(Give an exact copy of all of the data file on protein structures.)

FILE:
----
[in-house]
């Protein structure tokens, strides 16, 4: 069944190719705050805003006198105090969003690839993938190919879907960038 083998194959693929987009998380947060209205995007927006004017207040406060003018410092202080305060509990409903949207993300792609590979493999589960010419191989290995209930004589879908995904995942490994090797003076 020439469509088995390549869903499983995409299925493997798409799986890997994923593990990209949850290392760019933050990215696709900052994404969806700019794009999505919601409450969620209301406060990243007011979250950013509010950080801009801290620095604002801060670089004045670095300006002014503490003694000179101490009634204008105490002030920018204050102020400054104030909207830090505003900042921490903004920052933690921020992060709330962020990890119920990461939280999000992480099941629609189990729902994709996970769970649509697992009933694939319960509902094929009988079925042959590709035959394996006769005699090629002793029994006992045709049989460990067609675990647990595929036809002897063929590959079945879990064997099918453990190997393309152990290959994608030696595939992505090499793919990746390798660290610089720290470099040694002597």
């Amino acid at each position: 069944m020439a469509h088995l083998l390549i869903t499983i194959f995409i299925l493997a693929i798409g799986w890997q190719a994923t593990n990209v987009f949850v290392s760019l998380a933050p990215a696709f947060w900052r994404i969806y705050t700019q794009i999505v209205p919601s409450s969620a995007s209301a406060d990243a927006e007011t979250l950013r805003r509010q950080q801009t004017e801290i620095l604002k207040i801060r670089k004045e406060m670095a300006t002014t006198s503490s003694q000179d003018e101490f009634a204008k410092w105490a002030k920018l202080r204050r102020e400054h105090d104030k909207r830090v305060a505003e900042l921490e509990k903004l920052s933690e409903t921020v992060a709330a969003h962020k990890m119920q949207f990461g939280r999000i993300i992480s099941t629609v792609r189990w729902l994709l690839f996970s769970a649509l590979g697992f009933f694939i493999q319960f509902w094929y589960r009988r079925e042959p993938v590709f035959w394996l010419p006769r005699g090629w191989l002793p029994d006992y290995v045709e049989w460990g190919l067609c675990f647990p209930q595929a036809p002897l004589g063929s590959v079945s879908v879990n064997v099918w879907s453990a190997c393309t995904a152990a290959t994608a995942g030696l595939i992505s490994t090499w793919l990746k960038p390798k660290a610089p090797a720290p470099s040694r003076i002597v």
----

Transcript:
[in-house]
């Protein structure tokens, strides 16, 4: 069944190719705050805003006198105090969003690839993938190919879907960038 083998194959693929987009998380947060209205995007927006004017207040406060003018410092202080305060509990409903949207993300792609590979493999589960010419191989290995209930004589879908995904995942490994090797003076 020439469509088995390549869903499983995409299925493997798409799986890997994923593990990209949850290392760019933050990215696709900052994404969806700019794009999505919601409450969620209301406060990243007011979250950013509010950080801009801290620095604002801060670089004045670095300006002014503490003694000179101490009634204008105490002030920018204050102020400054104030909207830090505003900042921490903004920052933690921020992060709330962020990890119920990461939280999000992480099941629609189990729902994709996970769970649509697992009933694939319960509902094929009988079925042959590709035959394996006769005699090629002793029994006992045709049989460990067609675990647990595929036809002897063929590959079945879990064997099918453990190997393309152990290959994608030696595939992505090499793919990746390798660290610089720290470099040694002597």
């Amino acid at each position: 069944m020439a469509h088995l083998l390549i869903t499983i194959f995409i299925l493997a693929i798409g799986w890997q190719a994923t593990n990209v987009f949850v290392s760019l998380a933050p990215a696709f947060w900052r994404i969806y705050t700019q794009i999505v209205p919601s409450s969620a995007s209301a406060d990243a927006e007011t979250l950013r805003r509010q950080q801009t004017e801290i620095l604002k207040i801060r670089k004045e406060m670095a300006t002014t006198s503490s003694q000179d003018e101490f009634a204008k410092w105490a002030k920018l202080r204050r102020e400054h105090d104030k909207r830090v305060a505003e900042l921490e509990k903004l920052s933690e409903t921020v992060a709330a969003h962020k990890m119920q949207f990461g939280r999000i993300i992480s099941t629609v792609r189990w729902l994709l690839f996970s769970a649509l590979g697992f009933f694939i493999q319960f509902w094929y589960r009988r079925e042959p993938v590709f035959w394996l010419p006769r005699g090629w191989l002793p029994d006992y290995v045709e049989w460990g190919l067609c675990f647990p209930q595929a036809p002897l004589g063929s590959v079945s879908v879990n064997v099918w879907s453990a190997c393309t995904a152990a290959t994608a995942g030696l595939i992505s490994t090499w793919l990746k960038p390798k660290a610089p090797a720290p470099s040694r003076i002597v």